John and Mary Andersei immigrated lo the United States from their native Norway



John and Mary Andersei immigrated lo the United States from their native Norway in I 881. The  ung cotij 4e m:u le their way to the small larmitig community of Plaw Illinois. sorne 10 miles southwest of downtown Chicago. Over the previous few decades, hundreds of Noiweglari families had settled in Plano and surrounding communties in Í;et, the aptly itarned Norway Illinois. was IOCðtVil tist  k[w miles away 1mm the couple’s new tuietown. In l8,4.5. Arthur Edward Andersen wa.s born.

Fom an eark age, the Andc’rsens’ son had a fascination with tiumbers. Little did his parents realize that Arthur’s interest in numbers would becante the driving krce in his life Less than one century after he was born, an accounting firm bearing Arthur Andersen’s name would become the world’s largest professional services Organization with more than 1,000 partners and operations in dozens of countries scattered across the globe.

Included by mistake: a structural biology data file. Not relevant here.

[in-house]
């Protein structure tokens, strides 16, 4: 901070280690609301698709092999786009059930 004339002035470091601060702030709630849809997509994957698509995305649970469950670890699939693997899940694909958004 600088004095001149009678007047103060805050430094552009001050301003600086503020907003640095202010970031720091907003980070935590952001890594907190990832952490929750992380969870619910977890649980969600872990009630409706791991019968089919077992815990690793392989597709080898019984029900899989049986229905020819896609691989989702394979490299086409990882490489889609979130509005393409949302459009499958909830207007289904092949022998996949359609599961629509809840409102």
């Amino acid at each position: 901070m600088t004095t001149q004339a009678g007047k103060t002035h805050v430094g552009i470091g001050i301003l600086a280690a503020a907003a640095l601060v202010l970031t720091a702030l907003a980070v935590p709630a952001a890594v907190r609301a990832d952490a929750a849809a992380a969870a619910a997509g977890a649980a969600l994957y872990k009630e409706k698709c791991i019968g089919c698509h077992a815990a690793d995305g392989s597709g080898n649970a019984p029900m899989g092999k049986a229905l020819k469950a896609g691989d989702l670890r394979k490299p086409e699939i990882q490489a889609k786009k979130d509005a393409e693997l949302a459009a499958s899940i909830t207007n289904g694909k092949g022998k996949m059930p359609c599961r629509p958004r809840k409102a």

Think Straight, Talk Straight

Discipline, honesty and a strong work ethic were three key trails that John and Mary

Andersen instilled in their son. The Andersetis also coristanti impressed upon him

the importance of obtaining an education. Unfortunately, Arthur’s parents did not

survive to help him achieve that goal. Orphaned by the time he was a young

teenager. Andersen was forced to take a fulI4imc job as a mail clerk and attend night

classes lo work his way through high school. After graduating from high school.

Andersen attended the University of Illinois while working as an accountant for

Allis-Chalmers. a Chicago-based company that manufactured tractors and other

farming equipment. In 1908, Andersen accepted a position with the Chicago office

of Price Waterhouse. At the time. Price Waterhouse, which was organized in Great

Britain during the early nineteenth century easily qualified as the Ui-tiled States’ most

prominent pu hi je accounting ñrm.

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